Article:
In pursuing the course of learning since its revival, we have confined our observations to England, as we conceived that she included all the interest our readers might attach to such an enquiry. The progress of our own country in refinement, is better calculated to excite our regard than the catalogue of names and events of foreign nations; and in mentioning Spencer and Shakespeare, we feared it might have carried us out of our bounds to speak of Ariosto and Tasso. In conclusion, it has been generally considered that the_Augustan age in Italy was the pontificate of Leo X. in France, the reign of Louis XIV.; but our own has been a matter of indecision-Johnson and Swift assigning it to the time of Elizabeth, and others to that of Anne. limits oblige us to be brief; but, should opportunity allow,

Our

Letter from Agatha Amiable.

we will examine, at a future period, the separate merits of each, to elucidate the grounds on which those writers have ventured to differ from the general opinion.

To the Editor of the Dublin Inquisitor, SIR,

I belong to a society of ladies, who have erected themselves into a club, which, from a feeling of equality and unanimity, they call “ THE EQUANIMITIES. We have been formed since last December; and many of us found much comfort during the remainder of the Winter, in convening our meetings three times a week, for the wise purposes of talking over domestic misfortunes, and endeavoring to reform our neighbors. Another consolation arose, Mr. Editor, from the condolence offered by the rest of the company to those ladies who were married unhappily, or overwhelmed with unforeseen calamities; thus, we filled up our time in a discreet and rational manner, to our general satisfaction and edification. It would be desirable if many such institutions could be effected in private life, not only for the gratification of those concerned, but the improvement of their friends. But, Mr. Editor, like many of my sex, I am talking of any thing but what I intended. I sat down for the purpose of writing to you eoncerning your new Magazine, and I am wandering into a description of a Ladies' Ciub.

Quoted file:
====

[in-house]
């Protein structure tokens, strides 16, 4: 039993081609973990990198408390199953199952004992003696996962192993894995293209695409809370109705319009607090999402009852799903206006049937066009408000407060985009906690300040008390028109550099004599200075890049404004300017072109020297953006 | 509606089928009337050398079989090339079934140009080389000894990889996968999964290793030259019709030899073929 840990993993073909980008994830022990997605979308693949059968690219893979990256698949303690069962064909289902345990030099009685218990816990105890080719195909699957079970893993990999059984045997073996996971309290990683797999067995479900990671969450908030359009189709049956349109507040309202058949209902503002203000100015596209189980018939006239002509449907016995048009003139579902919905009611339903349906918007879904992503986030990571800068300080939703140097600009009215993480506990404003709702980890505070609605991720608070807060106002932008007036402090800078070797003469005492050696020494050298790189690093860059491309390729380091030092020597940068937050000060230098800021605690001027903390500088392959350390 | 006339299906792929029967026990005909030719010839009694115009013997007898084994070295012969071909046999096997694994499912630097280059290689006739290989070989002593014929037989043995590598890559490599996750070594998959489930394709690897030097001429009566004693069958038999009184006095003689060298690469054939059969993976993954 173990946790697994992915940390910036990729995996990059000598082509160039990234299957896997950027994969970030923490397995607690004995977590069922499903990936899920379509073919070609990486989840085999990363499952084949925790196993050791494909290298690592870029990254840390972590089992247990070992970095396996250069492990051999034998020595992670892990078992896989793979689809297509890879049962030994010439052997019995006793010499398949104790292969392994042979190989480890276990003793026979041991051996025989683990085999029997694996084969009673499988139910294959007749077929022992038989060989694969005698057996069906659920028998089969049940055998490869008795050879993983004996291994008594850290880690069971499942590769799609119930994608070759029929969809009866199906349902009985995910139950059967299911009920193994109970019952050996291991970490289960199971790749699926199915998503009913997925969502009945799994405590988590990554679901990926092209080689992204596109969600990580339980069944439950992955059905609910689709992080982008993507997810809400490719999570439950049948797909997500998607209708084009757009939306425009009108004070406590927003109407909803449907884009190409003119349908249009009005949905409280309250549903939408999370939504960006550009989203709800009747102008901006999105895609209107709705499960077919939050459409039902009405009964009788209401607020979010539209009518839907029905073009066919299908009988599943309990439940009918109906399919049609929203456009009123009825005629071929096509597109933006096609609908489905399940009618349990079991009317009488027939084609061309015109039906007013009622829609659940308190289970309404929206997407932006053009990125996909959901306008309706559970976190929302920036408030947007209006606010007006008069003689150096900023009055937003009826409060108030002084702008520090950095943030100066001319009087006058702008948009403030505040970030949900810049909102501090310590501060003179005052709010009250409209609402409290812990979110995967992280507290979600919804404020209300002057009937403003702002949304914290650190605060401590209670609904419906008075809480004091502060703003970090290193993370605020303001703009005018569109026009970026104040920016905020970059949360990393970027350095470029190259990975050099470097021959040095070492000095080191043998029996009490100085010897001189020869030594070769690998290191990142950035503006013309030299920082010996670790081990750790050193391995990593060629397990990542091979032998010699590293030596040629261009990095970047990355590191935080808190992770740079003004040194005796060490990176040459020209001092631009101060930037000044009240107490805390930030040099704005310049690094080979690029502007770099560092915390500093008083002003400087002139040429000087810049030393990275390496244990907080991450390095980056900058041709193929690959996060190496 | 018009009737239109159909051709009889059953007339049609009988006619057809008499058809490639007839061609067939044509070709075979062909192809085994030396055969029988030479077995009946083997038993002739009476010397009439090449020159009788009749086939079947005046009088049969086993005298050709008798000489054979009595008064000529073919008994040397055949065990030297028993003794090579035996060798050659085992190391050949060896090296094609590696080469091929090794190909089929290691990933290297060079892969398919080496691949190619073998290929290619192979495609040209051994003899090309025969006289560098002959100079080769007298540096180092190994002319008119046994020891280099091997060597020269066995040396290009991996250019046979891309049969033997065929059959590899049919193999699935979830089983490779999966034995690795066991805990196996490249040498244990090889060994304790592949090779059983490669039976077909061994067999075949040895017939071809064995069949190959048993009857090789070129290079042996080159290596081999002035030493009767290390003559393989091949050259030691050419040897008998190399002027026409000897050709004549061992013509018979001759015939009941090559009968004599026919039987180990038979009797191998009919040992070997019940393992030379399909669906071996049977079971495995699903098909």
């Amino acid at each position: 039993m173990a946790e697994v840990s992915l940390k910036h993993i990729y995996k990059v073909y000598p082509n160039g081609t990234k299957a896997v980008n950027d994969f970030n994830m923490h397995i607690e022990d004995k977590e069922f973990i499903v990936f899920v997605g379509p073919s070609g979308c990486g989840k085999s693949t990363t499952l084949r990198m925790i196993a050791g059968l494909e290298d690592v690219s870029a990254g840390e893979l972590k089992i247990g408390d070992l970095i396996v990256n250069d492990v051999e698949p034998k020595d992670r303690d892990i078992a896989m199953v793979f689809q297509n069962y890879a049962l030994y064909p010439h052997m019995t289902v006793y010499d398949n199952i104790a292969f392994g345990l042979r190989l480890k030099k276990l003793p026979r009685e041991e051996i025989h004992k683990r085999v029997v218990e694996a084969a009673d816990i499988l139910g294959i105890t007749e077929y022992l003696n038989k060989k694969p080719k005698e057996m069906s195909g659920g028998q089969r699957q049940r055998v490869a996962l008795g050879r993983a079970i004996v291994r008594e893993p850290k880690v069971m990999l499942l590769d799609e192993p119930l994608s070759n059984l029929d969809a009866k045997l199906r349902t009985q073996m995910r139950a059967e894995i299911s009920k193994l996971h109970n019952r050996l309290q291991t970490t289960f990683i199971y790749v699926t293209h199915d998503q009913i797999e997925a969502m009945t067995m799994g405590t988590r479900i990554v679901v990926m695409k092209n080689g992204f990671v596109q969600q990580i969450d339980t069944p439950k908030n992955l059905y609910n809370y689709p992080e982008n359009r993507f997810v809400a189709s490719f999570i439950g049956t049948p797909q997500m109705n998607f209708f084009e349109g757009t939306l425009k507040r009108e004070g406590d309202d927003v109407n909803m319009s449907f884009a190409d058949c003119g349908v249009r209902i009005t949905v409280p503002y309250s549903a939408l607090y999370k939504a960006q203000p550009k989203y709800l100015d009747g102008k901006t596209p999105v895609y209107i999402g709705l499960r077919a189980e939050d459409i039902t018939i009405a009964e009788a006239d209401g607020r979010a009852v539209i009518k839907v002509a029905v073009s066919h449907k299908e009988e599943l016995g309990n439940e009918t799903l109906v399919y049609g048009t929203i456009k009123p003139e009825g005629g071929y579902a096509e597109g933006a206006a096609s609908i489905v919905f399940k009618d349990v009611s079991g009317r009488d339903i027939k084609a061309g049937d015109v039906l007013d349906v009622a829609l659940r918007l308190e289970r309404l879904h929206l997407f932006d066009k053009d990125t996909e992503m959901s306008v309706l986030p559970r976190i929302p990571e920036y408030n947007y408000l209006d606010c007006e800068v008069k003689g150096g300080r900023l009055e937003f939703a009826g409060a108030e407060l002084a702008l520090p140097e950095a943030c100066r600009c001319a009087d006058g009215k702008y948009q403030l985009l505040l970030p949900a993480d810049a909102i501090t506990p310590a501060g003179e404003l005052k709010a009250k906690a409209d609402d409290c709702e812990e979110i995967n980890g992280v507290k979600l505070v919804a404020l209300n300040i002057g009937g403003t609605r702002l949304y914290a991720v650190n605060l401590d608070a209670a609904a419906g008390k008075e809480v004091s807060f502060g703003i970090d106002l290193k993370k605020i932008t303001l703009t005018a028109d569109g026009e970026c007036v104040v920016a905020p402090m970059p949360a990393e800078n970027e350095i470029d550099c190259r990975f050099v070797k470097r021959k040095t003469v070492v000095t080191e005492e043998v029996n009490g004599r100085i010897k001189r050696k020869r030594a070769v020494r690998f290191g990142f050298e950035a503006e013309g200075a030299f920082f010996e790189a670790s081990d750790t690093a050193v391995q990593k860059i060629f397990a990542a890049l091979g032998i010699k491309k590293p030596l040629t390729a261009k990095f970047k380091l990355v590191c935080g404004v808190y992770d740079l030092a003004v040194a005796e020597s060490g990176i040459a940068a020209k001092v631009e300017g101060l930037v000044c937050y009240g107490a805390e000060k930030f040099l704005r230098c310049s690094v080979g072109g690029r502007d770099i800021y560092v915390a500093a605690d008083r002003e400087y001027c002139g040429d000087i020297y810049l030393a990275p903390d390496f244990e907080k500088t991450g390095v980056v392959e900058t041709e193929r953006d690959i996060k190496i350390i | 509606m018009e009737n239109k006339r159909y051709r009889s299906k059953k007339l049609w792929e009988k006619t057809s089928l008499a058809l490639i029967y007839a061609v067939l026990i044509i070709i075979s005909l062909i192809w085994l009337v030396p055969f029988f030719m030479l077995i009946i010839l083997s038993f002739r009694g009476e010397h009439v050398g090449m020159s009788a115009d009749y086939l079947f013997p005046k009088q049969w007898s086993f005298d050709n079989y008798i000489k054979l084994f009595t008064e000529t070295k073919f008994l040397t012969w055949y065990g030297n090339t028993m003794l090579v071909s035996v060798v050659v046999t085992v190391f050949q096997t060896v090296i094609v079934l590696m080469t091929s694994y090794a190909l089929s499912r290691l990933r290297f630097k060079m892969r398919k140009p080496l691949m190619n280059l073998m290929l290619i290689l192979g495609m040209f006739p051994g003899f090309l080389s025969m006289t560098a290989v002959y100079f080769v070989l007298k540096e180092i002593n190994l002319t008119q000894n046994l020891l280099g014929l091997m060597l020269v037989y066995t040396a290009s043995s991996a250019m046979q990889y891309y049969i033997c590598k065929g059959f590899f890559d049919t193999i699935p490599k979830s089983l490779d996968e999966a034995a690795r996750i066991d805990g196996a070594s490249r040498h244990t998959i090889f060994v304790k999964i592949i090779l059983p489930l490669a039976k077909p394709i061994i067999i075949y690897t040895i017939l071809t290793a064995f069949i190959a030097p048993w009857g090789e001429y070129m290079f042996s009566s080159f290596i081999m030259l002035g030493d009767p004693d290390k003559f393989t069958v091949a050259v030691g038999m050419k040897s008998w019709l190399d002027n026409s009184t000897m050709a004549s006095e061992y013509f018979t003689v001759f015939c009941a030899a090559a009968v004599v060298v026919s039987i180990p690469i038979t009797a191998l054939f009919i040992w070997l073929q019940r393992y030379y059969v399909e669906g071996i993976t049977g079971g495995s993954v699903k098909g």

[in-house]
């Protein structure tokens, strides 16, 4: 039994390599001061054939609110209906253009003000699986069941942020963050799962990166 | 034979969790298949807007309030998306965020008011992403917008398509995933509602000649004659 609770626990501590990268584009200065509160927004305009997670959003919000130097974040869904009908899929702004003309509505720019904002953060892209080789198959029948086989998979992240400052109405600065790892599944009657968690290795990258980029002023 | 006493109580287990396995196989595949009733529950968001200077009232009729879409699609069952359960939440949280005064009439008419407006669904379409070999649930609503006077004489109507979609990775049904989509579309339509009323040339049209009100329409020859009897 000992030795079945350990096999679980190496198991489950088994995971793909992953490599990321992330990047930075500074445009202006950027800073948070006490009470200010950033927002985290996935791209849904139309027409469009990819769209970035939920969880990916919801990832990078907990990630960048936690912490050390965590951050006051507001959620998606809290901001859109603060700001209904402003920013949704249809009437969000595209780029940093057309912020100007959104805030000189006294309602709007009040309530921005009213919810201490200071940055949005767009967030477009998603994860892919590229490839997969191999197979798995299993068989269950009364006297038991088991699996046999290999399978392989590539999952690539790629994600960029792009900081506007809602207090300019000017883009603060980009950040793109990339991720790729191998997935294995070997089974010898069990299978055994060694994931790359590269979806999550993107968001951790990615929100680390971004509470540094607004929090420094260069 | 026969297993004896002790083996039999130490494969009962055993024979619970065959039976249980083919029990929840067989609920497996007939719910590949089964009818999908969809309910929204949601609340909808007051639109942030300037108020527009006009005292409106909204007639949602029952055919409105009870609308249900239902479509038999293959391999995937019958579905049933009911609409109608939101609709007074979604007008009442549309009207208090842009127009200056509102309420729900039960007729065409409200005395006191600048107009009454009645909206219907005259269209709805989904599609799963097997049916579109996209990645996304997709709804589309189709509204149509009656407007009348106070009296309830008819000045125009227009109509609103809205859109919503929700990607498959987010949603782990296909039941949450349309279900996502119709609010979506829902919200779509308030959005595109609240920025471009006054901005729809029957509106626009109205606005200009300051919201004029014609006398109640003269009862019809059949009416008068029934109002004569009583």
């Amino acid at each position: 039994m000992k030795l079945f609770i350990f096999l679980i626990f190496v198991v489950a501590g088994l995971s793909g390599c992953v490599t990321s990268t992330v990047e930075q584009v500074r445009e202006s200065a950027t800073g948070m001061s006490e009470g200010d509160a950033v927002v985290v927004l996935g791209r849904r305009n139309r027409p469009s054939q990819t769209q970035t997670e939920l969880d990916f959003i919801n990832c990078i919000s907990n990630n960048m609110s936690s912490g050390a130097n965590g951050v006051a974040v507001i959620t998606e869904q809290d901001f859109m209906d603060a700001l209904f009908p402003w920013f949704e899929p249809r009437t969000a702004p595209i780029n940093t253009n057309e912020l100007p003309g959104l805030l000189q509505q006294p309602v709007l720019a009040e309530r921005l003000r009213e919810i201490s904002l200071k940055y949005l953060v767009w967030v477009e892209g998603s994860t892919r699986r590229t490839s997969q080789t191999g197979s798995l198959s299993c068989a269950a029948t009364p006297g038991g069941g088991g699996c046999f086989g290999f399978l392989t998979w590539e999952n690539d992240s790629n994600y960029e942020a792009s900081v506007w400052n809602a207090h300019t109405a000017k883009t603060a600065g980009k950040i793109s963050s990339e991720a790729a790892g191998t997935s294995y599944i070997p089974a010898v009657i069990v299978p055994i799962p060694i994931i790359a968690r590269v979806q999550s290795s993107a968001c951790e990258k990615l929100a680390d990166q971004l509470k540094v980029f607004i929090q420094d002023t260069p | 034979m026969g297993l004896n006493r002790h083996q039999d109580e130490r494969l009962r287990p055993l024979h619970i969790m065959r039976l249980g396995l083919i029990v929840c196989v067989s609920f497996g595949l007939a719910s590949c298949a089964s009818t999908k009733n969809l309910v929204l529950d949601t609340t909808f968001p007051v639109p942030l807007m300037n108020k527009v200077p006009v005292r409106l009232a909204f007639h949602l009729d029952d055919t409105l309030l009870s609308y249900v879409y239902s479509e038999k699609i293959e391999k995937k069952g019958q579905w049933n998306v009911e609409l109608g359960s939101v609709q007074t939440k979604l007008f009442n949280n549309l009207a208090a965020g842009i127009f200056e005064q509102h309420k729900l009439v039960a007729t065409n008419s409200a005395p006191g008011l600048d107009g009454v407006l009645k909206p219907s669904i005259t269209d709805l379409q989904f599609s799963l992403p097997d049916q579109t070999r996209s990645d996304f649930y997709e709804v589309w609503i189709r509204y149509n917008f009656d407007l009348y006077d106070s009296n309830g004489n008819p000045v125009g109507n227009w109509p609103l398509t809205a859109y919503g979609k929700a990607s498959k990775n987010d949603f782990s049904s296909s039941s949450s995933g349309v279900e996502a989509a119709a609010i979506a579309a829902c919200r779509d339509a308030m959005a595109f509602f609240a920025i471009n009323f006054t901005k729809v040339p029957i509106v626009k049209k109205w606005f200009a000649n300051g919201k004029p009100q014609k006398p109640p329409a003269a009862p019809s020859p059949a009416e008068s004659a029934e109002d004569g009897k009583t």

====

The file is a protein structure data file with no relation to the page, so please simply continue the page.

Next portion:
You are a delightful man; and, without asking to see you, I am positively in love with you. I read your “ Prospectus' last week at Lady ***'s, in Stephen's-green, and I liked it so well, that I persuaded her ladyship and the three Misses * * * to become subscribers. I like it all vastly, because you appear to be a literary man; and I intend to send you a great number of questions in a month or two for explanation. But I have a few hints to suggest, and I erpect, as a man of gallantry, you will adopt them. I like your plan very well, but you have been guilty of an unpardonable omission-you have not said one word about the ladies! This was a shocking oversight, and was really sufficient to ruin the whole undertaking. I am positive, if I had not interfered with our club, you would not have sold five numbers these three months. It is as necessary to talk of the ladies as to talk to them; and you should consider, that